Engineering dissolving technology with silk circuits

By on October 24, 2012

The proteins composing spider silk can be repurposed for technology.

In the world of electronics, the adage “here today and gone tomorrow” couldn’t be more false. As we Internet Generation kids know, technology is built to last long after its usefulness has been exhausted. We all have one or two of the outdated, cumbersome desktop beasts from the early nineties lurking in a garage or attic back home. Some of us might even have a fairly new laptop in the trash pile under the box of a sleek new iPad. These rising heaps of electronic waste may be rendered quickly obsolete by a new breed of electronics designed to dissolve and disappear after use.
Transient electronics are made from a combination of silk and silicon and can be used in the human body and our environment. These materials are all biodegradable and so thin that they dissolve quickly in a minimal amount of water. Because the metals used in the devices are found within the body, they are not harmful when dissolved in or absorbed by the body. In test studies, silkworm cocoons and sheets of highly porous silicon have been used to make circuits with electrodes made of magnesium.

Research of this dissolving technology was conducted in a collaborative studdy by scholars at Northwestern University, the University of Illinois at Urbana-Champaign and Tufts University. Their findings were published this week in the journal “Science”.

“Historically, the field of electronics has been spectacularly successful because of devices that were stable over time,” Dr. John Rogers, a professor of engineering at the University of Illinois at Urbana-Champaign, says. “We wondered whether asking the opposite question of electronics could have interesting results.”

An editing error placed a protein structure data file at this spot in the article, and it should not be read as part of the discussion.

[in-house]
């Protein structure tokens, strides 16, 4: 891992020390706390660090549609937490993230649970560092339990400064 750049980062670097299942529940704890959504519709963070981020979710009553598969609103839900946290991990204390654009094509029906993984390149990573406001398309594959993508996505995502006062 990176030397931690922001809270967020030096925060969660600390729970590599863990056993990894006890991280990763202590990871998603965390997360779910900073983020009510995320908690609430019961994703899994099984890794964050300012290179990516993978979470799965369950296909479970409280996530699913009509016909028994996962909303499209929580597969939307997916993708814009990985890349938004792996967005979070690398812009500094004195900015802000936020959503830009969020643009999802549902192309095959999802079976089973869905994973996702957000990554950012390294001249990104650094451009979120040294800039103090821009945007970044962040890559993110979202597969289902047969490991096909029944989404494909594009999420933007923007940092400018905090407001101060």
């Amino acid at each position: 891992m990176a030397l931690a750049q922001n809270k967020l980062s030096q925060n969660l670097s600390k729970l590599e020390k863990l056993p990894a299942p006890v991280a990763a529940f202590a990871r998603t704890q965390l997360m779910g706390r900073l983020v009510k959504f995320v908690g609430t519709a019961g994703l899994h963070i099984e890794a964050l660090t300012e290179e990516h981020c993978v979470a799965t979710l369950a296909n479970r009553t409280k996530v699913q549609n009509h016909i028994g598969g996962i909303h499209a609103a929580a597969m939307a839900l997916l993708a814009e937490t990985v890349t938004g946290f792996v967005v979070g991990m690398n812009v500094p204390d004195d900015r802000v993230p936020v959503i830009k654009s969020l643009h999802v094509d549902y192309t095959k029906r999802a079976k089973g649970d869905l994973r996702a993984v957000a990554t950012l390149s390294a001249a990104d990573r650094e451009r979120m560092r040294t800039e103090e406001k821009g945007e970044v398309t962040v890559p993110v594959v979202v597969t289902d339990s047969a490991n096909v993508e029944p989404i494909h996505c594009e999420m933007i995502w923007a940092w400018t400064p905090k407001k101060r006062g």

The silk is the main structural framework that controls the entire unit’s rate of dissolution. Biomedical engineer Fiorenzo Omenetto of Tufts University figured out a way to rearrange the proteins in silk so it could dissolve at various time intervals. The silk can then be dissolved and carefully recrystallized by researchers, allowing them to control the rate at which the silk dissolves again.

Once the dissolution of the devices was tested and verified, Omenetto and colleague Suk-Won Hwang engineered a silk implant in a mouse. The implant was designed to deliver an antibiotic to the infected mouse and then dissolve. The dissolution of the device was programmed according to its exposure to bodily fluids and then coated with an antibacterial compound to treat the mouse. The device was surgically implanted in the mouse at an infected spot; three weeks later the infection had been reduced and there were minimal traces of the silk device remaining in the mouse.
Transient technology is not only useful in biomedical work but has also been used to create a number of electronic devices:  transient transistors, diodes, wireless power coils, temperature and strain sensors, photodetectors, solar cells, radio oscillators and antennas, and digital cameras.

Dissolving electronics totally redefines planned technological obsolescence. Electronic companies, through the use of transient materials, can ensure that newer models will be purchased if older models deteriorate at after a specific amount of time. Transient materials also serve as a great solution to the build-up of electronic waste our world has seen over the past twenty years. This type of electronic would be the most green and environmentally friendly ever put on the market.

The implications of this new technology are staggering. Military devices would be made incredibly stealthy and therefore life-saving. Monitoring devices would no longer need to be retrieved. Costly and painful medical implantations would literally disappear. And can you even imagine being forced to get the newest iPhone because your old one dissolved?

Ethan Gissendaner
Staff Writer

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